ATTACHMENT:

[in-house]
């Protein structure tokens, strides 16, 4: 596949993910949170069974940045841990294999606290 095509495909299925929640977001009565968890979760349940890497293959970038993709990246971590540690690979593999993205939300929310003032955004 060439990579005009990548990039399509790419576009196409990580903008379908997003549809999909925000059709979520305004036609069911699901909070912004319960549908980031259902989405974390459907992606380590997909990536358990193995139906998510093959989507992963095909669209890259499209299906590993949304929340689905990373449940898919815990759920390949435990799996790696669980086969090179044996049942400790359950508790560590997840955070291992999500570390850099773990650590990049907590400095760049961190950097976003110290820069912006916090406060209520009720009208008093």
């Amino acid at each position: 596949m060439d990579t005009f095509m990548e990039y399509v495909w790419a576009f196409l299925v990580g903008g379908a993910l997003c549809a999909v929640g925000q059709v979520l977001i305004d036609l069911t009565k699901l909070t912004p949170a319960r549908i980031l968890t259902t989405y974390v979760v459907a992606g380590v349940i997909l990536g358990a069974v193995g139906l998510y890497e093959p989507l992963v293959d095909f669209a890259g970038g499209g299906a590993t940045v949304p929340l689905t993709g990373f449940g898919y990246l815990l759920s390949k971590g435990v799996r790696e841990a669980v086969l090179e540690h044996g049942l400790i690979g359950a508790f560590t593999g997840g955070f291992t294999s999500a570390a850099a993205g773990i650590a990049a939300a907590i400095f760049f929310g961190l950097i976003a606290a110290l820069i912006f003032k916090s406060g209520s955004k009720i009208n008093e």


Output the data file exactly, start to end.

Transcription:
[in-house]
């Protein structure tokens, strides 16, 4: 596949993910949170069974940045841990294999606290 095509495909299925929640977001009565968890979760349940890497293959970038993709990246971590540690690979593999993205939300929310003032955004 060439990579005009990548990039399509790419576009196409990580903008379908997003549809999909925000059709979520305004036609069911699901909070912004319960549908980031259902989405974390459907992606380590997909990536358990193995139906998510093959989507992963095909669209890259499209299906590993949304929340689905990373449940898919815990759920390949435990799996790696669980086969090179044996049942400790359950508790560590997840955070291992999500570390850099773990650590990049907590400095760049961190950097976003110290820069912006916090406060209520009720009208008093």
């Amino acid at each position: 596949m060439d990579t005009f095509m990548e990039y399509v495909w790419a576009f196409l299925v990580g903008g379908a993910l997003c549809a999909v929640g925000q059709v979520l977001i305004d036609l069911t009565k699901l909070t912004p949170a319960r549908i980031l968890t259902t989405y974390v979760v459907a992606g380590v349940i997909l990536g358990a069974v193995g139906l998510y890497e093959p989507l992963v293959d095909f669209a890259g970038g499209g299906a590993t940045v949304p929340l689905t993709g990373f449940g898919y990246l815990l759920s390949k971590g435990v799996r790696e841990a669980v086969l090179e540690h044996g049942l400790i690979g359950a508790f560590t593999g997840g955070f291992t294999s999500a570390a850099a993205g773990i650590a990049a939300a907590i400095f760049f929310g961190l950097i976003a606290a110290l820069i912006f003032k916090s406060g209520s955004k009720i009208n008093e």